Suzdalskiy Infantry

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Hierarchical Path: Seven Years War (Main Page) >> Armies >> Russian Army >> Suzdalskiy Infantry

Origin and History

In 1705, during the Great Northern War (1700-1721), Peter I sent an Auxiliary Corps to reinforce the Saxon army of August the Strong who was fighting against the Swedish army.

On February 13, 1706 this Auxiliary Corps took part in the Battle of Fraustadt. At the beginning of the battle, the Russian Corps counted 6,362 men in 7 infantry and 2 Strelets regiments (totalling 10 battalions). It was deployed on the left flank of the Saxon army. The first attack of the Swedes against the Saxon center and right flank forced them to retreat. But when two mercenary regiments – de Martinier (under Colonel de Joyeuse) and Mallerack – suddenly sided with the Swedes, the Saxons were overthrown and fled. The Russian Corps defended its initial positions until the night, being surrounded and repulsing attacks of the Närke-Värmlands Infantry, Kronobergs Infantry, Nylands Dragoons and Livdragoner. In the night Lieutenant-Colonel Samuel Renzel (a German officer in the Russian service) escaped at the head of 1,920 men. All Russian prisoners of war (at least 500 men) were slaughtered by the Swedes. Russian survivors were converged into a three-battalions regiment, which remained in Saxony till the late autumn of 1706, when August the Strong capitulated to the Swedes. With the rest of the Saxon army, the regiment marched to Austria, where the Saxons were interned. The Russian officers' council decided to march back to Russia, however the regiment had no supply and doubtful legal status. After the hard march through the Austrian and Polish territories the regiment (which by that time counted no more than 1,500 men) finally joined the army of Peter I at Lublin in June 1707. On July 2 of the same year, it was officially established as the “Renzel Infantry Regiment”. For its extraordinary and glorious history, it was also called the “Saxon Infantry Regiment”.

On July 14, 1708 the regiment took part in the Battle of Holowczyn. In the winter of 1709, it took part in the combat of Oposhnya. On July 8, 1709, counting about 1,000 men in 2 battalions, it took part in the Battle of Poltava. In 1709 and 1710, the regiment took part in the siege of Riga; in 1710, in the campaign on the Pruth River; in 1714, in the Russian campaign in Pomerania and Mecklenburg. In 1716, it served in Copenhagen.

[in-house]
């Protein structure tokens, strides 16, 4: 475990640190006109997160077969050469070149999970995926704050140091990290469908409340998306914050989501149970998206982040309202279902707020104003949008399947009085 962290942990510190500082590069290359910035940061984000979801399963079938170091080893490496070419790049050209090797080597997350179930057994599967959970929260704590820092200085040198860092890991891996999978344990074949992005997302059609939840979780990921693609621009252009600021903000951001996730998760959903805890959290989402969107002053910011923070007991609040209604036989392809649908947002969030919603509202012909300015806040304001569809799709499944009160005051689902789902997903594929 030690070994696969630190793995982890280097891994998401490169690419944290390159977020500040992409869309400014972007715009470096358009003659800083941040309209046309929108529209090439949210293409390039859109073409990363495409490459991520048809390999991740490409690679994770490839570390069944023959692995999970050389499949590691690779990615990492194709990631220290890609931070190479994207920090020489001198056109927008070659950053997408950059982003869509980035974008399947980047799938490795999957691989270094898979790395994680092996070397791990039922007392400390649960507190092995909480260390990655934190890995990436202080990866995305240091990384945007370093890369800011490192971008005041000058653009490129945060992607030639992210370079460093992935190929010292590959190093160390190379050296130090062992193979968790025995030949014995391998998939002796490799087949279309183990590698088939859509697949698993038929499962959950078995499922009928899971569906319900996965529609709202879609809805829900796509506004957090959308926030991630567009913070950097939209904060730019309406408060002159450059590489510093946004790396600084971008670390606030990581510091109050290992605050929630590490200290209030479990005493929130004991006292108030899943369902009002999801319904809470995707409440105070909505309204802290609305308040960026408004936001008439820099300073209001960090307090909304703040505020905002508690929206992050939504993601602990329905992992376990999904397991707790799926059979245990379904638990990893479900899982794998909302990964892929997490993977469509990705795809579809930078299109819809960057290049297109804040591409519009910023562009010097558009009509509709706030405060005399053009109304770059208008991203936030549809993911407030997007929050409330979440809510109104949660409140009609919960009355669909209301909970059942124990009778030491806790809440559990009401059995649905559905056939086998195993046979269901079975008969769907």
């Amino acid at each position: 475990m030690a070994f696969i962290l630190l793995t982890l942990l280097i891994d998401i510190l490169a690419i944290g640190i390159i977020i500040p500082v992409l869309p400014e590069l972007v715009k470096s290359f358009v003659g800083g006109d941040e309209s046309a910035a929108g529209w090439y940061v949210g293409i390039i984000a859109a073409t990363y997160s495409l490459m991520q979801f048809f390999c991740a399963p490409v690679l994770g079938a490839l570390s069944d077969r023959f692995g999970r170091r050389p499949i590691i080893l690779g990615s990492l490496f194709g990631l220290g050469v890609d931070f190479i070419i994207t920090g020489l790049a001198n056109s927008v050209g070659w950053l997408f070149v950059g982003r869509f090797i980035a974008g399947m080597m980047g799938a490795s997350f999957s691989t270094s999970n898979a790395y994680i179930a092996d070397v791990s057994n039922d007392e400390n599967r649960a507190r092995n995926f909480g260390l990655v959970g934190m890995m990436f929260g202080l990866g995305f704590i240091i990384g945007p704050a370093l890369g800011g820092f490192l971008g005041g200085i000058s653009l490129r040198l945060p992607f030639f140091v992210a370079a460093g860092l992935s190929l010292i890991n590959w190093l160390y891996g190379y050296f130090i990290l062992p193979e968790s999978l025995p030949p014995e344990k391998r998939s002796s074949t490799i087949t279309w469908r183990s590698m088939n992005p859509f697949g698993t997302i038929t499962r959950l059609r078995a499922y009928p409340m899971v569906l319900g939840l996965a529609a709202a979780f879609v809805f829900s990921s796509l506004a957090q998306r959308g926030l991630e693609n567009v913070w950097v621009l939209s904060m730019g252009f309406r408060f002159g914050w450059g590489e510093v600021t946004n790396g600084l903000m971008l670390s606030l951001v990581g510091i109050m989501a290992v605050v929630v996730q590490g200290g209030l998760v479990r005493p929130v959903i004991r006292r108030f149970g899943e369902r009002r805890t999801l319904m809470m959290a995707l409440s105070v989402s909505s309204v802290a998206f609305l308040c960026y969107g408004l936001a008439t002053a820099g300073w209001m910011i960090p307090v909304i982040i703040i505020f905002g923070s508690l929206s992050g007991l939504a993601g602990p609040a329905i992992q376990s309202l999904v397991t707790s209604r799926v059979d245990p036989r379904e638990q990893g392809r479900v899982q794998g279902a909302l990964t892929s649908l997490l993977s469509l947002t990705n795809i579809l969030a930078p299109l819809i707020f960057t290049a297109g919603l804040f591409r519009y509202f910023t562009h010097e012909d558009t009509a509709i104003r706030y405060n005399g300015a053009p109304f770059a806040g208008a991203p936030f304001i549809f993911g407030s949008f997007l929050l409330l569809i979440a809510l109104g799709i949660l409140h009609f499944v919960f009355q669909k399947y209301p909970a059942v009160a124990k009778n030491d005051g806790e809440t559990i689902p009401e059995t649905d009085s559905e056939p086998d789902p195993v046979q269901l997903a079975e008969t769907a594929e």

On February 27, 1727 the regiment was renamed “1st Tverskoy Grenadier Regiment”. On November 24 of the same year, it was renamed as “Súzdalskiy Infantry Regiment”.

During the Seven Years’ War, the regiment was under the command of:

Service during the War

In 1756, the regiment was stationed in Estonia.

In 1757, the regiment took part in the campaign in East Prussia under General-in-Chief Count Apraxin. On August 30, at the Battle of Gross-Jägersdorf, it was part of Leontiev's Brigade attached to Browne's 3rd Division. When the Russian army deployed, it was placed in the second line of the right wing.

In January 1758, 2 battalions of the regiment took part in the Russian invasion of East Prussia. At the beginning of August, the regiment followed the Russian army in its invasion of Brandenburg. On August 25, the regiment fought at the Battle of Zorndorf where it was part of Prince Dolgoruki's Brigade in the first line of the infantry left wing. Around mid-November, the regiment took up its winter-quarters in the area of Bischoffswerder (present-day Biskupiec), Deutsch Eylau (present-day Ilawa), Liebenmuhl and Osterode (present-day Ostroda) as part of Rumyantsev's 3rd Division.